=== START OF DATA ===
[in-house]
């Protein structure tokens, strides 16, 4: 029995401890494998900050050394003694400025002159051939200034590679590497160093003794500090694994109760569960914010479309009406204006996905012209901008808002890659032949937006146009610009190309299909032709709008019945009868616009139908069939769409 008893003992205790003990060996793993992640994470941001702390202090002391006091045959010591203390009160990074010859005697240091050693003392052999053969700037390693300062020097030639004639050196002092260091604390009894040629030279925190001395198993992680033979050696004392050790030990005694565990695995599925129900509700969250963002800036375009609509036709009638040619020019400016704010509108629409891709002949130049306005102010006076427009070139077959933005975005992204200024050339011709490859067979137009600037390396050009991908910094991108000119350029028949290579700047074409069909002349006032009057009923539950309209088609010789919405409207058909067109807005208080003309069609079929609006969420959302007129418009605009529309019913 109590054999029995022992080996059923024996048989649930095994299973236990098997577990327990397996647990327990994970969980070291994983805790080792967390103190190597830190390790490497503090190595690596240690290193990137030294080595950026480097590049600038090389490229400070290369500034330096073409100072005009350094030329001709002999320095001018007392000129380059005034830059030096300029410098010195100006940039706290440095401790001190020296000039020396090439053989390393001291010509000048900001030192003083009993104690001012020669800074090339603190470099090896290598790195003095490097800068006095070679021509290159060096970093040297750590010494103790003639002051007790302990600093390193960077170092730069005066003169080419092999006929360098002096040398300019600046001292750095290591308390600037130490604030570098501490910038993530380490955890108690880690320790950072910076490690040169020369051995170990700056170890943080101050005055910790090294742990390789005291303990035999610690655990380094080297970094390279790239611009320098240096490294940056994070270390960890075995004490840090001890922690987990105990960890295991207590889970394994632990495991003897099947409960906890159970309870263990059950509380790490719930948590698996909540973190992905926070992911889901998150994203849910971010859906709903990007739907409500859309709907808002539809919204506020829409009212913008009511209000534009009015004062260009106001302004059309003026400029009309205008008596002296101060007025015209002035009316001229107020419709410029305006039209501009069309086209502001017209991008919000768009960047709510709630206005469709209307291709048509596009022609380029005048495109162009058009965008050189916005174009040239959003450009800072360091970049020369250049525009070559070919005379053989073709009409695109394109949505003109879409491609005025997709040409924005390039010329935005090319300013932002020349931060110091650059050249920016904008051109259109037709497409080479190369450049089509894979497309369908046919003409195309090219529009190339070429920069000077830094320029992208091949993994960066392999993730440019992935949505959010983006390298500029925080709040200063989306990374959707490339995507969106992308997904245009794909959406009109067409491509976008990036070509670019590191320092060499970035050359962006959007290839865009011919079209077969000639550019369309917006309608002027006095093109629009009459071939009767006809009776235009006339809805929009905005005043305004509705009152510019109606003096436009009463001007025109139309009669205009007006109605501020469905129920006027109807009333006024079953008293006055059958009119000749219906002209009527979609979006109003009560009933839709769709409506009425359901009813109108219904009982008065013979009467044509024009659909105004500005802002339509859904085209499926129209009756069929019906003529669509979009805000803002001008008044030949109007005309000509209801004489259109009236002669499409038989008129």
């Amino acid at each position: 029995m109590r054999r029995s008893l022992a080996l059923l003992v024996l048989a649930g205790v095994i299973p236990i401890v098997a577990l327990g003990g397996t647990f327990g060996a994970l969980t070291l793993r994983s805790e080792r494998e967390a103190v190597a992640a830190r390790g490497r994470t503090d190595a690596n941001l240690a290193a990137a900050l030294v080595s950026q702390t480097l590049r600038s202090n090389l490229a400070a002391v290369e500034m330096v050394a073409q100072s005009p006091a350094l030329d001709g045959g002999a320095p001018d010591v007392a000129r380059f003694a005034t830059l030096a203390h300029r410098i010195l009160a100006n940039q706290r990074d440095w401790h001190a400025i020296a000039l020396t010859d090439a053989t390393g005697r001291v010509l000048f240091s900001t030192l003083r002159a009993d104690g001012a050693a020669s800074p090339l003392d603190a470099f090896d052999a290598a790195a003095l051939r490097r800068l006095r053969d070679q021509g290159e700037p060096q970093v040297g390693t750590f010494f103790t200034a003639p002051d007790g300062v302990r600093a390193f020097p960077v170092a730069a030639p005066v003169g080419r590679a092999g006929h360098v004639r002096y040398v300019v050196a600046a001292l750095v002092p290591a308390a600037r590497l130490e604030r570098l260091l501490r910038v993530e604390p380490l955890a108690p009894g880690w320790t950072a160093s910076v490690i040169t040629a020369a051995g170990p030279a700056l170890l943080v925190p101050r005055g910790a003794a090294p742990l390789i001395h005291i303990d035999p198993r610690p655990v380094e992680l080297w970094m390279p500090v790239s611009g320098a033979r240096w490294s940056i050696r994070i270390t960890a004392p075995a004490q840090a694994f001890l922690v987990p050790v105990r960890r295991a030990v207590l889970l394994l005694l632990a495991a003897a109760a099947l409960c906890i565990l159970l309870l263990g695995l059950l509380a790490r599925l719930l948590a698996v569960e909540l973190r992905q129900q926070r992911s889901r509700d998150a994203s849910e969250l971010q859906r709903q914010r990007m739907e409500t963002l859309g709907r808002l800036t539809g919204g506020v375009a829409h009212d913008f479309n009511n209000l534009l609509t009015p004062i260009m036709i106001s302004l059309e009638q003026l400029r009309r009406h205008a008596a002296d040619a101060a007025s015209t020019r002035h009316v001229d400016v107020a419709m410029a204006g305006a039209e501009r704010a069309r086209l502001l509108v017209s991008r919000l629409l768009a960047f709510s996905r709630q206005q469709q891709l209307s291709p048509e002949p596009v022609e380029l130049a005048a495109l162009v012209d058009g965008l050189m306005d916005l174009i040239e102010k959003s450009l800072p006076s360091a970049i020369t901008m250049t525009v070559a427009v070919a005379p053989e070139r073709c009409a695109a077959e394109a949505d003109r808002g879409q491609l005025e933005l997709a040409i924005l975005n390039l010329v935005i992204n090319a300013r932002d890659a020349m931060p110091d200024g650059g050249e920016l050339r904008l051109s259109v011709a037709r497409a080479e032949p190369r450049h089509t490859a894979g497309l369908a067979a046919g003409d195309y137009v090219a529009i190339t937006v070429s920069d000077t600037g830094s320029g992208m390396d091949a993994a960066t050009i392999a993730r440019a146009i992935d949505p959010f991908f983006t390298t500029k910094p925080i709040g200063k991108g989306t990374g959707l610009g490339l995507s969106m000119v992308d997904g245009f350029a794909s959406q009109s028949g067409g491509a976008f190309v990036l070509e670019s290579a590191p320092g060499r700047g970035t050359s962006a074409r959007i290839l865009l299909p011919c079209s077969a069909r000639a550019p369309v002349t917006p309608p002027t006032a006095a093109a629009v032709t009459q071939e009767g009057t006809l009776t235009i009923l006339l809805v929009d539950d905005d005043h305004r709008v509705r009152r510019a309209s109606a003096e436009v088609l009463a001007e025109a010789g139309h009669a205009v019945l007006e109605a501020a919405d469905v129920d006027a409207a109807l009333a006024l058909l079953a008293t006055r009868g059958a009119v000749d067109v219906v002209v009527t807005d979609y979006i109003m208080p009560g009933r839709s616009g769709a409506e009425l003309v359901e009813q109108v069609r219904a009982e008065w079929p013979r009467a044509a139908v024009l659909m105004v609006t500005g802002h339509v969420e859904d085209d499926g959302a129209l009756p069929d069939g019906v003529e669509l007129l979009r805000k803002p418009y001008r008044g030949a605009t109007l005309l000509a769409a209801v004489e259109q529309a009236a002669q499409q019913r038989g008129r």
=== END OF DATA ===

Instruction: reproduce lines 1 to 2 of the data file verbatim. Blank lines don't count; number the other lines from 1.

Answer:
[in-house]
């Protein structure tokens, strides 16, 4: 029995401890494998900050050394003694400025002159051939200034590679590497160093003794500090694994109760569960914010479309009406204006996905012209901008808002890659032949937006146009610009190309299909032709709008019945009868616009139908069939769409 008893003992205790003990060996793993992640994470941001702390202090002391006091045959010591203390009160990074010859005697240091050693003392052999053969700037390693300062020097030639004639050196002092260091604390009894040629030279925190001395198993992680033979050696004392050790030990005694565990695995599925129900509700969250963002800036375009609509036709009638040619020019400016704010509108629409891709002949130049306005102010006076427009070139077959933005975005992204200024050339011709490859067979137009600037390396050009991908910094991108000119350029028949290579700047074409069909002349006032009057009923539950309209088609010789919405409207058909067109807005208080003309069609079929609006969420959302007129418009605009529309019913 109590054999029995022992080996059923024996048989649930095994299973236990098997577990327990397996647990327990994970969980070291994983805790080792967390103190190597830190390790490497503090190595690596240690290193990137030294080595950026480097590049600038090389490229400070290369500034330096073409100072005009350094030329001709002999320095001018007392000129380059005034830059030096300029410098010195100006940039706290440095401790001190020296000039020396090439053989390393001291010509000048900001030192003083009993104690001012020669800074090339603190470099090896290598790195003095490097800068006095070679021509290159060096970093040297750590010494103790003639002051007790302990600093390193960077170092730069005066003169080419092999006929360098002096040398300019600046001292750095290591308390600037130490604030570098501490910038993530380490955890108690880690320790950072910076490690040169020369051995170990700056170890943080101050005055910790090294742990390789005291303990035999610690655990380094080297970094390279790239611009320098240096490294940056994070270390960890075995004490840090001890922690987990105990960890295991207590889970394994632990495991003897099947409960906890159970309870263990059950509380790490719930948590698996909540973190992905926070992911889901998150994203849910971010859906709903990007739907409500859309709907808002539809919204506020829409009212913008009511209000534009009015004062260009106001302004059309003026400029009309205008008596002296101060007025015209002035009316001229107020419709410029305006039209501009069309086209502001017209991008919000768009960047709510709630206005469709209307291709048509596009022609380029005048495109162009058009965008050189916005174009040239959003450009800072360091970049020369250049525009070559070919005379053989073709009409695109394109949505003109879409491609005025997709040409924005390039010329935005090319300013932002020349931060110091650059050249920016904008051109259109037709497409080479190369450049089509894979497309369908046919003409195309090219529009190339070429920069000077830094320029992208091949993994960066392999993730440019992935949505959010983006390298500029925080709040200063989306990374959707490339995507969106992308997904245009794909959406009109067409491509976008990036070509670019590191320092060499970035050359962006959007290839865009011919079209077969000639550019369309917006309608002027006095093109629009009459071939009767006809009776235009006339809805929009905005005043305004509705009152510019109606003096436009009463001007025109139309009669205009007006109605501020469905129920006027109807009333006024079953008293006055059958009119000749219906002209009527979609979006109003009560009933839709769709409506009425359901009813109108219904009982008065013979009467044509024009659909105004500005802002339509859904085209499926129209009756069929019906003529669509979009805000803002001008008044030949109007005309000509209801004489259109009236002669499409038989008129």